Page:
As part of our inquiry, Google extended an invitation for us to visit their Digital Garage at Manchester Central Library to see first-hand what work industry are doing to provide training and support to individuals and businesses with digital skills. We visited on Thursday 3 March.
Google operates the Digital Garage and Digital Garage Online Academy for small businesses in the UK. This is part of their initiative to train up to 200,000 businesses in digital skills by the end of 2016. Their programme provides free face-to-face training and tutorials in digital skills such as website creation, web analytics and social media to small businesses, entrepreneurs, students and the voluntary sector, helping to improve their digital ways of working.
The Digital Garage opened in Manchester on 1 December 2015 and provided free seminar training and one to one mentoring sessions in digital skills to small businesses and individuals in the Greater Manchester area. Regular seminars were held at Manchester Central Library and staff were available for one to one bespoke mentoring. The Digital Garage team had also visited neighbouring towns, including Bolton, Chorlton and Didsbury. Nearly 2,000 people had received training in Manchester. As the digital garage moved from town to town, the Manchester Digital Garage closed on 31 March 2016.
The Digital Garage in Manchester was part of a national commitment to train small businesses in the digital skills they need to succeed. The Digital Garage initiative has so far helped train over 21,000 people both in physical digital garages in Leeds, Birmingham and Manchester, but has also toured Belford, Caerphilly and Cheltenham, as well as running an online academy. Google works with local and national partners to deliver this programme. National partners include Department for Business, Innovation and Skills and charitable organisations such as Code Club, MediaTrust, Raspberry Pi and Technology Trust.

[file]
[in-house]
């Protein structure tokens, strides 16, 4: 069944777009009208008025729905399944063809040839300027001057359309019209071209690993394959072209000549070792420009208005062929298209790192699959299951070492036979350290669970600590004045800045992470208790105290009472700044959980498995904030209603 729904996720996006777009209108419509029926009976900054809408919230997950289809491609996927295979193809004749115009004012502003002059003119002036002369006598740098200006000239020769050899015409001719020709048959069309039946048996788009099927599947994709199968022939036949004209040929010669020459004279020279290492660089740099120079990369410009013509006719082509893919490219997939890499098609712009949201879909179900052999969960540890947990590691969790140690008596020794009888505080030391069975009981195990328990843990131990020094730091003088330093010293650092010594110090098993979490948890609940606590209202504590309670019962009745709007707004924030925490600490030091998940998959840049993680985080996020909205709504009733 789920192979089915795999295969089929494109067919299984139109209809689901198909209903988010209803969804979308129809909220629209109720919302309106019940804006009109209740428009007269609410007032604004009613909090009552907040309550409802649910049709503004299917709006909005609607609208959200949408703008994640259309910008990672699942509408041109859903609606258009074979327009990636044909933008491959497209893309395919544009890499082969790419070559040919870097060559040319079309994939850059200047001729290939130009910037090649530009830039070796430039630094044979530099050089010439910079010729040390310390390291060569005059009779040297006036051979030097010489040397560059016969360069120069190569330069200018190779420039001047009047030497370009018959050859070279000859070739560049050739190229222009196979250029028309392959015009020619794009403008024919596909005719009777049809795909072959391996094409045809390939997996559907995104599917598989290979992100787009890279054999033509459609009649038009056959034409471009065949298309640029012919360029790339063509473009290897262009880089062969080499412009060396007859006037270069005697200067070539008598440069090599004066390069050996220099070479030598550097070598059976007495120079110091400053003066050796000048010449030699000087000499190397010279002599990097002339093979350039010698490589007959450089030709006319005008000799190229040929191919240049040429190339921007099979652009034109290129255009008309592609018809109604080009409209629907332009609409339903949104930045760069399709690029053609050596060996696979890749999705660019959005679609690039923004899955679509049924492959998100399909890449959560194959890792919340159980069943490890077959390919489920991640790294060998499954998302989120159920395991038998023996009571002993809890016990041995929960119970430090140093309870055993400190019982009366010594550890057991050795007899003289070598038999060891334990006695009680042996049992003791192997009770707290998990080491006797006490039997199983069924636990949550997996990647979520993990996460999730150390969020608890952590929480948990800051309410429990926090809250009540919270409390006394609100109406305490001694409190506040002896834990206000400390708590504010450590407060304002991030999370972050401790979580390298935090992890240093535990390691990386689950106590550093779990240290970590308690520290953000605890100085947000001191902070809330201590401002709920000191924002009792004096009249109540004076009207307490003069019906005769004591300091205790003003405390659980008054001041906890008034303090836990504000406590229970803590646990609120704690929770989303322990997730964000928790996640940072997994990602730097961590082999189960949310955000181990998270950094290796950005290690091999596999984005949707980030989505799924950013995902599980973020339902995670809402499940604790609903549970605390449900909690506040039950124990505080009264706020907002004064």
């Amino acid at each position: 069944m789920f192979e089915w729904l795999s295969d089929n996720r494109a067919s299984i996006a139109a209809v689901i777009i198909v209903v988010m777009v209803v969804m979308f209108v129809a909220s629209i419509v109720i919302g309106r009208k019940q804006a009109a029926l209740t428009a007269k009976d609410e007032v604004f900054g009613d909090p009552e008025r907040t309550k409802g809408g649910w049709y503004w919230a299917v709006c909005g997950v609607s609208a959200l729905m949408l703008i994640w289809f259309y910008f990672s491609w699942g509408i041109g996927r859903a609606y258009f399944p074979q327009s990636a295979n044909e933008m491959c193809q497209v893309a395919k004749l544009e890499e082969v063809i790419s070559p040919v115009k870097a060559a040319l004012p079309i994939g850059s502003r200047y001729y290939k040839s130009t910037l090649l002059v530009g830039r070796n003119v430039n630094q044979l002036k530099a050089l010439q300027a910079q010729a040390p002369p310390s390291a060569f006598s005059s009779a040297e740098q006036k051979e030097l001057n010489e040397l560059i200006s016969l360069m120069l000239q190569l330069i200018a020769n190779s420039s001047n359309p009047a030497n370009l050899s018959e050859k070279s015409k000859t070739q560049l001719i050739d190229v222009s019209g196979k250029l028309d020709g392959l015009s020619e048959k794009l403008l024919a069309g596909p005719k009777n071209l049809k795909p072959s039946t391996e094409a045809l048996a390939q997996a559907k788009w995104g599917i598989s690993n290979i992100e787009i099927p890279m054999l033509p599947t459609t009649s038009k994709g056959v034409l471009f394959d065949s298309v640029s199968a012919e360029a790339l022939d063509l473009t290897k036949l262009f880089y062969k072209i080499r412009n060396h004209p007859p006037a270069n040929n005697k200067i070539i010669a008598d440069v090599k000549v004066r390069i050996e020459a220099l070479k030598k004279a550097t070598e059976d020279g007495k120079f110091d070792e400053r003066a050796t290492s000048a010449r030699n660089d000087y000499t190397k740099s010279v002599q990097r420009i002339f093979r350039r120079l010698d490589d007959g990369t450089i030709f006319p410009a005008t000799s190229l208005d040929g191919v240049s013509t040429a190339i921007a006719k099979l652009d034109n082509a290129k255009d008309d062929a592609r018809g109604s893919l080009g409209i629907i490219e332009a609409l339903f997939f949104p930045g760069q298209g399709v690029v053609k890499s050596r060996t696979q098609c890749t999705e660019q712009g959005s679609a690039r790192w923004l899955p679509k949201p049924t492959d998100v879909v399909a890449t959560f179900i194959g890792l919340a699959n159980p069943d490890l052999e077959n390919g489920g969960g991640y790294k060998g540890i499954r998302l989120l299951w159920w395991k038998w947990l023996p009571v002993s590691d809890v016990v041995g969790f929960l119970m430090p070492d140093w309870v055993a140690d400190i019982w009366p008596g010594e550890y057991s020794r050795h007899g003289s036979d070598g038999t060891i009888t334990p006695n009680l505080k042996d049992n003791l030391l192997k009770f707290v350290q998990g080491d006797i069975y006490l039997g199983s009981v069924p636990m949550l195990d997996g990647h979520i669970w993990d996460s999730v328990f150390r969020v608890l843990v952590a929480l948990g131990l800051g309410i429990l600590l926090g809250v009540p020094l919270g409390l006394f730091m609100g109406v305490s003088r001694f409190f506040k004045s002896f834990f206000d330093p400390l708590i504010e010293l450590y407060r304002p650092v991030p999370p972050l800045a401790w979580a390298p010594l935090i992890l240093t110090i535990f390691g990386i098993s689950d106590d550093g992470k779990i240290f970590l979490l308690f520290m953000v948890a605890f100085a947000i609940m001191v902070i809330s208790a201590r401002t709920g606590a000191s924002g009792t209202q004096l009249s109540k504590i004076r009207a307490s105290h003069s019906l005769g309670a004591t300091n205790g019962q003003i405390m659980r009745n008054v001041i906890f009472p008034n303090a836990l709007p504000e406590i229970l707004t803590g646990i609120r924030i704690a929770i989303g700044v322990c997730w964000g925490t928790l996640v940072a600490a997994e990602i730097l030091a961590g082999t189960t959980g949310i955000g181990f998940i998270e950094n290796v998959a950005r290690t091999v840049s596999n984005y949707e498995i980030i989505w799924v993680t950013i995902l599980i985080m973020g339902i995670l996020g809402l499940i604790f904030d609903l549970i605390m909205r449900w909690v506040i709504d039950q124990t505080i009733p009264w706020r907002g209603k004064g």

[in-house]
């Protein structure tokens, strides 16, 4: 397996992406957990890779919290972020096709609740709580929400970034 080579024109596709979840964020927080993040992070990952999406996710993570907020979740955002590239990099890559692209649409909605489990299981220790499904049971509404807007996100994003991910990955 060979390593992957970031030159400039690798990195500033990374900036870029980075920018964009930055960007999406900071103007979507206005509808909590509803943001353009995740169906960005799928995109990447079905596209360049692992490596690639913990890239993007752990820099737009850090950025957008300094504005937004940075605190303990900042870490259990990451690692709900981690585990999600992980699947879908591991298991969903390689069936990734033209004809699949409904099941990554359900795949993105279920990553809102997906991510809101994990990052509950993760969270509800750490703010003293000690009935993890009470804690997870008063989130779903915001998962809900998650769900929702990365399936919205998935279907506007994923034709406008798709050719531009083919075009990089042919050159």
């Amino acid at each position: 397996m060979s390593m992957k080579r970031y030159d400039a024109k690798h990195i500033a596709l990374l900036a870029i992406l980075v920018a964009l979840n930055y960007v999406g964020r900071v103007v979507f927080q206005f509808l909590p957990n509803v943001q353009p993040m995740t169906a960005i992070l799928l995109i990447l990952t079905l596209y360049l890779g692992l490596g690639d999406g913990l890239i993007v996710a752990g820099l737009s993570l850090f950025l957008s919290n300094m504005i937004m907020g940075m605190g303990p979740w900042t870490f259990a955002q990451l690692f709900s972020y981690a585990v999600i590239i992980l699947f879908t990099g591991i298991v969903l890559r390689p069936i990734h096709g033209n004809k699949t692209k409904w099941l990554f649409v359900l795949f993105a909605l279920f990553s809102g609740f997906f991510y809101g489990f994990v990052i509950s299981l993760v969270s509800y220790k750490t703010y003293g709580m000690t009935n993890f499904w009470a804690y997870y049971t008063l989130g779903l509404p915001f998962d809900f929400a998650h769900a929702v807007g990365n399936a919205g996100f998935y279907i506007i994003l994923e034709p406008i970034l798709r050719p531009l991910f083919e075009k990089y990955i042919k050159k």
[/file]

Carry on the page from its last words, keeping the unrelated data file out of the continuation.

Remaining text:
During our visit, we were able to witness first hand, digital skills training in the community. We also met with representatives from Hive Manchester and Code Club North West to discuss the digital skills agenda. We discussed the value of computational thinking and collaborative working where the new computing curriculum could be applied to other subject areas and projects. Hive Manchester and Code Club provided us with background on the work that they do, linking informal learning approaches through the use of clubs and competitions to stimulate children’s interest in computing.
Through the Digital Garage project, Google has funded Code Club Pro to train 200 hundred teachers to teach the new primary curriculum in computing and Raspberry Pi to train a further 750 teachers across the country through ‘Picademies’ aimed at pupils studying computing at Key Stages 3 and 4.
We also attended a training session, “Reach new customers online”, delivered by Google’s Manchester Digital Garage. Over 40 people attended the session, which includes advice on Search Engine Optimisation, using social media effectively and analysing online activity. We heard from participants including a manager of a small marketing agency, a cleaning business owner who receives a third of business online and wanted to expand further, an amateur artist who had recently been made redundant and was keen to turn her interest into a revenue stream, and a new entrepreneur who was just starting a clothing business and wanted initial advice.
People who attended the session had heard about it from a variety of sources: through media stories, personal referrals, from the Library directly and referred by their job centre advisor. Research conducted by the IPPR North in November 2015, found that after training and support at the Digital Garage:
We would like to thanks the staff at Digital Garage Manchester for accommodating our fact-finding visit as part of our inquiry.
179 IPPR North, The Digital Garage from Google – an independent evaluation (November 2015)
10 June 2016